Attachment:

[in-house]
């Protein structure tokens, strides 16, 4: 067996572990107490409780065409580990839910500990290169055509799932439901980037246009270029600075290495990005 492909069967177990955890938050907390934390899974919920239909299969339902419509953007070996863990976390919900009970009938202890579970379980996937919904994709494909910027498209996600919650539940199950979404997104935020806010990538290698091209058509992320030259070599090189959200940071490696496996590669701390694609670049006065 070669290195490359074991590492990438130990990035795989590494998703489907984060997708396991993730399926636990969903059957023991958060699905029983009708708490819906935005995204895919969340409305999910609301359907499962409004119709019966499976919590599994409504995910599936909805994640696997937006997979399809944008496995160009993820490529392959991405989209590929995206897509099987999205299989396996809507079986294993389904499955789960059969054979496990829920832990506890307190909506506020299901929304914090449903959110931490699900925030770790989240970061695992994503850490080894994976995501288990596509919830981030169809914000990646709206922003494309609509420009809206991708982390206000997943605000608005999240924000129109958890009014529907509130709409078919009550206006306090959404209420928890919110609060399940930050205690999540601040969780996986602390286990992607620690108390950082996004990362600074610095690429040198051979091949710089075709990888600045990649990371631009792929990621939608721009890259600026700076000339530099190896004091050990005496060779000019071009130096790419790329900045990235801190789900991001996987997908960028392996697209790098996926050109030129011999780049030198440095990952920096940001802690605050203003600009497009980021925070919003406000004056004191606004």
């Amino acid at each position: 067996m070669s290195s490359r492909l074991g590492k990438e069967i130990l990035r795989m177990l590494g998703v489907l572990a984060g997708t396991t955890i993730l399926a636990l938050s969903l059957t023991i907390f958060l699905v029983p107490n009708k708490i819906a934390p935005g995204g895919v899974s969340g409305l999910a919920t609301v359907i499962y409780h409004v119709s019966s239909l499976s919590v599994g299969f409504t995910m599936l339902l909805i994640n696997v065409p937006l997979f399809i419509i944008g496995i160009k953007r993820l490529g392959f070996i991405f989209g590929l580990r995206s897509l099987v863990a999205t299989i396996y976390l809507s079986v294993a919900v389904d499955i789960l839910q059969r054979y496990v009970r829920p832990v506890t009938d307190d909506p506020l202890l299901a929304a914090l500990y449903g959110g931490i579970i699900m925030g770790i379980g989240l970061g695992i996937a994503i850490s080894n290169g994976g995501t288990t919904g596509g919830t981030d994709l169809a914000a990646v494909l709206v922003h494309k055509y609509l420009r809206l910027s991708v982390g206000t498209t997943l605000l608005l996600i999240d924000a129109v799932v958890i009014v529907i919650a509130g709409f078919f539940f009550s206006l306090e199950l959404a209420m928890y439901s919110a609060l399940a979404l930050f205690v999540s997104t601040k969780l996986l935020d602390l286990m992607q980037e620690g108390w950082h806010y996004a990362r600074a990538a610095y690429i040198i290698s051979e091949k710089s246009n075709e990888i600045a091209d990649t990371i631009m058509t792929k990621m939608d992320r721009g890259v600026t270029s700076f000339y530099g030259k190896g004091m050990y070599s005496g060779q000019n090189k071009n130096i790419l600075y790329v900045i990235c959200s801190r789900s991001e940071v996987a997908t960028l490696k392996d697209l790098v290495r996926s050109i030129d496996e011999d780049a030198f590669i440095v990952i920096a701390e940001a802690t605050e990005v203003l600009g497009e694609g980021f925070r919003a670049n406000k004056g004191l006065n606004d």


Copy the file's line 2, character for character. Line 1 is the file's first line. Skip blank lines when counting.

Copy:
């Protein structure tokens, strides 16, 4: 067996572990107490409780065409580990839910500990290169055509799932439901980037246009270029600075290495990005 492909069967177990955890938050907390934390899974919920239909299969339902419509953007070996863990976390919900009970009938202890579970379980996937919904994709494909910027498209996600919650539940199950979404997104935020806010990538290698091209058509992320030259070599090189959200940071490696496996590669701390694609670049006065 070669290195490359074991590492990438130990990035795989590494998703489907984060997708396991993730399926636990969903059957023991958060699905029983009708708490819906935005995204895919969340409305999910609301359907499962409004119709019966499976919590599994409504995910599936909805994640696997937006997979399809944008496995160009993820490529392959991405989209590929995206897509099987999205299989396996809507079986294993389904499955789960059969054979496990829920832990506890307190909506506020299901929304914090449903959110931490699900925030770790989240970061695992994503850490080894994976995501288990596509919830981030169809914000990646709206922003494309609509420009809206991708982390206000997943605000608005999240924000129109958890009014529907509130709409078919009550206006306090959404209420928890919110609060399940930050205690999540601040969780996986602390286990992607620690108390950082996004990362600074610095690429040198051979091949710089075709990888600045990649990371631009792929990621939608721009890259600026700076000339530099190896004091050990005496060779000019071009130096790419790329900045990235801190789900991001996987997908960028392996697209790098996926050109030129011999780049030198440095990952920096940001802690605050203003600009497009980021925070919003406000004056004191606004």